A long road ahead for Azerbaijan’s recovery

Unlike Russia and Kazakhstan, which will see a return to growth in 2017, Azerbaijan will continue to struggle next year, with the economy barely seeing stagnation after contracting by 4%YOY in 2016. The country will continue to deal with deeper manat depreciation while government spending will decline even further in 2017. MNCs should maintain conservative targets for 2017, anticipate a weaker manat, prepare for more operational challenges and expect a return to stable growth only in 2018, when the economy will then see 1-2% YOY growth through 2020.

Weaker manat: Central bank reserves have fallen drastically as a result of the oil price collapse in late 2014, limiting the government’s ability to support the manat. As a result, the manat was devalued twice in 2015 and further weakened in 2016, falling by about 15% since the beginning of the year. The manat will continue depreciating into 2017, forecast to average 185 to the US dollar, a 15% depreciation from the 2016 average rate. Inflation, which has been above 10% throughout 2016, will moderate in 2017, but remain elevated and worsen the already-high levels of consumer indebtedness, limiting improvements in the weak consumer and business confidence.

Lower government demand: In terms of public demand, the government has formed a conservative 2017 budget based on an oil price of US$ 40/bbl and is committed to cutting spending, which will fall by 5% YOY in nominal terms. Expenditure on public capital investments, defense, and healthcare are targeted for cuts, in particular.

Operational challenges: Firms also need to factor into their 2017 plans increased regulatory changes in the market that raise pressure on their business. The government has instituted an import substitution policy that increases customs duties on certain products, as well as some tax increases. In addition, the wholesale and retail prices of electricity were raised in mid-2016 (by 5% and 17%, respectively, though from low bases) and will increase each year until 2022. Other unspecified tax increases are expected in 2017 as the government struggles to support spending. Meanwhile, local businesses are suffering from high indebtedness and elevated interest rates, both of which will reduce their financial capacity throughout the year.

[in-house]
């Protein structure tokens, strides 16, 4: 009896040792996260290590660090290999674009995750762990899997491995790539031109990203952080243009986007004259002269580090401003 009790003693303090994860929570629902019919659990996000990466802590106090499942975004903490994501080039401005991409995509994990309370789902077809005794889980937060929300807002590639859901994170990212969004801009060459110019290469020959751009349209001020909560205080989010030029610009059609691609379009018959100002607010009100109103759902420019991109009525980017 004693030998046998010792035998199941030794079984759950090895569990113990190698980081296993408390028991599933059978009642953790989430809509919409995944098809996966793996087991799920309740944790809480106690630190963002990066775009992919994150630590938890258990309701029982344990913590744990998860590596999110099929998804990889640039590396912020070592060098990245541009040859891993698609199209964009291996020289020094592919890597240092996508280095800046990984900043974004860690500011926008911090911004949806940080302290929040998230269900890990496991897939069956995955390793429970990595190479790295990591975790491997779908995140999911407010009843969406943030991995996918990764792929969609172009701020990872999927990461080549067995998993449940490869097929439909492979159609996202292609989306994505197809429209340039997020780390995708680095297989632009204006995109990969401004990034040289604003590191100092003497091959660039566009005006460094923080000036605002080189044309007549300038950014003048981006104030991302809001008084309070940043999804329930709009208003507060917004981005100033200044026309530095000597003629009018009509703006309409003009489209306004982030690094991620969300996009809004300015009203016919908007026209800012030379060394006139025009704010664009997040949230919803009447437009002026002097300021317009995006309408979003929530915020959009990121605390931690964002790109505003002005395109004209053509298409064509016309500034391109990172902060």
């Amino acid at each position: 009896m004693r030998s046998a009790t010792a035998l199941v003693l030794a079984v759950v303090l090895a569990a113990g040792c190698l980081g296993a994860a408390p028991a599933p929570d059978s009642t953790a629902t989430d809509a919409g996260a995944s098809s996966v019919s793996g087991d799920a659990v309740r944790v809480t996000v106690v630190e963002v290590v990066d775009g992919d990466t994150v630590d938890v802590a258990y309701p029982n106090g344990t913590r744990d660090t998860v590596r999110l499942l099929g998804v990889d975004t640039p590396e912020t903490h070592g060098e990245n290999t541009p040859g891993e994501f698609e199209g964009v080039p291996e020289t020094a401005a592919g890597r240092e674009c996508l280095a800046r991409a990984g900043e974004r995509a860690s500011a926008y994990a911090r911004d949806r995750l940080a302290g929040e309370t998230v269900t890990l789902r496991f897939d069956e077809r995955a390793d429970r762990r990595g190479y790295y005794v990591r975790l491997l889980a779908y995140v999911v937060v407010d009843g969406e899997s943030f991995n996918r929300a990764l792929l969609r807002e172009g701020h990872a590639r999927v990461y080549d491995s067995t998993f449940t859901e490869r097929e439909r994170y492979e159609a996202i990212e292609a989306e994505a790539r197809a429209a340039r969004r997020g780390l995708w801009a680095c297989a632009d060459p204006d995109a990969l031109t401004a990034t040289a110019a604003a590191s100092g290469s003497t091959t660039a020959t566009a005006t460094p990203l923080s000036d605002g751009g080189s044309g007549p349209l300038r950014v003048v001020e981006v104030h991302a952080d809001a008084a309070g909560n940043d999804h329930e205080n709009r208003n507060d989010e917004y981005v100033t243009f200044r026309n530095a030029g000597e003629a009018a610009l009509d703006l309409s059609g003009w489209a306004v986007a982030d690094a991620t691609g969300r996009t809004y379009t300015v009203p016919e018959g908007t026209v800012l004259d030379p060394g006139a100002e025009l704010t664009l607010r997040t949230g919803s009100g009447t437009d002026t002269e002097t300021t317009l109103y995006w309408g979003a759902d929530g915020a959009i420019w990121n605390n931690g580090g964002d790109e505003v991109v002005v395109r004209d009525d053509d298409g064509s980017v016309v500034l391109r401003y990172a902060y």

Most firms have deprioritized Azerbaijan in their CIS (Commonwealth of Independent States) portfolio in light of the extended economic downturn. Still, companies with a more strategic vision for the market may want to consider getting ahead of the competition in their sector in 2017. The country still enjoys relatively high spending capacity within the region and is highly urbanized, making the addressable market substantial. Politically, President Aliyev is popular and maintains tight control of the country. Although protests have been more frequent, they will not present any significant political threat to the country.

Amid the weak demand, firms in 2017 should focus on demonstrating the value of their product to particularly price-sensitive customers in this environment. In both the public and private sector, MNCs should seek out niche opportunities where possible: anecdotal evidence suggests some opportunities have appeared in different customer segments or in areas where the competition has left or is struggling to compete.


FSG clients can access our Azerbaijan Market Spotlight for a deeper analysis of the country’s outlook for 2017. Not a client? Contact us to learn more.

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